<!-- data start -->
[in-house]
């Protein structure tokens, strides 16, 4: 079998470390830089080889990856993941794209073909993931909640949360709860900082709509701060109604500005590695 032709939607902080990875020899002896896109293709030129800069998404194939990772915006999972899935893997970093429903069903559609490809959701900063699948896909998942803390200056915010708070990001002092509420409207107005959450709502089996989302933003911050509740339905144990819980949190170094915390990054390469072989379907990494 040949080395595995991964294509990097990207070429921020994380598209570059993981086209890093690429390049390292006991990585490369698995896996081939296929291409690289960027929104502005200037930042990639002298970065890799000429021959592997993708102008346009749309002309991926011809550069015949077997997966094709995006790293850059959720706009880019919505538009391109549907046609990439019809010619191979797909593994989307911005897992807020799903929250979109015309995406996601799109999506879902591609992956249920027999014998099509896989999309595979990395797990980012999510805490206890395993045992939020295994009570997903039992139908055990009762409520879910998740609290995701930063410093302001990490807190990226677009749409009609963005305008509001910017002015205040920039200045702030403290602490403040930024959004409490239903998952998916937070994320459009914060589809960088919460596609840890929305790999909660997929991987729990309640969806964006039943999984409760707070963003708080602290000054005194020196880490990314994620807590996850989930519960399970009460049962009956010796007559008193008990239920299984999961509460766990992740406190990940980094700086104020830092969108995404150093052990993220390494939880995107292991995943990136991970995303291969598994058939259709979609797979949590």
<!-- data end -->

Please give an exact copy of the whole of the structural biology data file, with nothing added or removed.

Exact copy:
[in-house]
């Protein structure tokens, strides 16, 4: 079998470390830089080889990856993941794209073909993931909640949360709860900082709509701060109604500005590695 032709939607902080990875020899002896896109293709030129800069998404194939990772915006999972899935893997970093429903069903559609490809959701900063699948896909998942803390200056915010708070990001002092509420409207107005959450709502089996989302933003911050509740339905144990819980949190170094915390990054390469072989379907990494 040949080395595995991964294509990097990207070429921020994380598209570059993981086209890093690429390049390292006991990585490369698995896996081939296929291409690289960027929104502005200037930042990639002298970065890799000429021959592997993708102008346009749309002309991926011809550069015949077997997966094709995006790293850059959720706009880019919505538009391109549907046609990439019809010619191979797909593994989307911005897992807020799903929250979109015309995406996601799109999506879902591609992956249920027999014998099509896989999309595979990395797990980012999510805490206890395993045992939020295994009570997903039992139908055990009762409520879910998740609290995701930063410093302001990490807190990226677009749409009609963005305008509001910017002015205040920039200045702030403290602490403040930024959004409490239903998952998916937070994320459009914060589809960088919460596609840890929305790999909660997929991987729990309640969806964006039943999984409760707070963003708080602290000054005194020196880490990314994620807590996850989930519960399970009460049962009956010796007559008193008990239920299984999961509460766990992740406190990940980094700086104020830092969108995404150093052990993220390494939880995107292991995943990136991970995303291969598994058939259709979609797979949590």